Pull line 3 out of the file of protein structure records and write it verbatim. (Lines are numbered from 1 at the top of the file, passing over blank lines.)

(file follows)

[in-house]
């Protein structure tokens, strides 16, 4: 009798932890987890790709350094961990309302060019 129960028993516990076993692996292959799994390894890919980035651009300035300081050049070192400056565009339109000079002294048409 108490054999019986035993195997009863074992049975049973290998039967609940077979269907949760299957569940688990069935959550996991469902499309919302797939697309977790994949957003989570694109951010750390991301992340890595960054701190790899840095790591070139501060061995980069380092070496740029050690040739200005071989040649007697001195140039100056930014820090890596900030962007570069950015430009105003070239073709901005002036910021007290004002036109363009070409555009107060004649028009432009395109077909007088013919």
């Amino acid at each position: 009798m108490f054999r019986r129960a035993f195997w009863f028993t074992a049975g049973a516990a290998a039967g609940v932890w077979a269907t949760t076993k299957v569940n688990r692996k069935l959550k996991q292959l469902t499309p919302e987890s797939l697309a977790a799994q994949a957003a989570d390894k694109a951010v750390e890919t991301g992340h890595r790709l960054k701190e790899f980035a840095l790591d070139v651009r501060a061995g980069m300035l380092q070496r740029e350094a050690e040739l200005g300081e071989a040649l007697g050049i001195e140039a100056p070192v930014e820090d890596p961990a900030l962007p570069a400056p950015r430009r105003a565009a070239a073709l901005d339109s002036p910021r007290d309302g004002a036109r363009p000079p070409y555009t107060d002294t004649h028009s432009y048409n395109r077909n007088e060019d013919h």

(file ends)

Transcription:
């Amino acid at each position: 009798m108490f054999r019986r129960a035993f195997w009863f028993t074992a049975g049973a516990a290998a039967g609940v932890w077979a269907t949760t076993k299957v569940n688990r692996k069935l959550k996991q292959l469902t499309p919302e987890s797939l697309a977790a799994q994949a957003a989570d390894k694109a951010v750390e890919t991301g992340h890595r790709l960054k701190e790899f980035a840095l790591d070139v651009r501060a061995g980069m300035l380092q070496r740029e350094a050690e040739l200005g300081e071989a040649l007697g050049i001195e140039a100056p070192v930014e820090d890596p961990a900030l962007p570069a400056p950015r430009r105003a565009a070239a073709l901005d339109s002036p910021r007290d309302g004002a036109r363009p000079p070409y555009t107060d002294t004649h028009s432009y048409n395109r077909n007088e060019d013919h």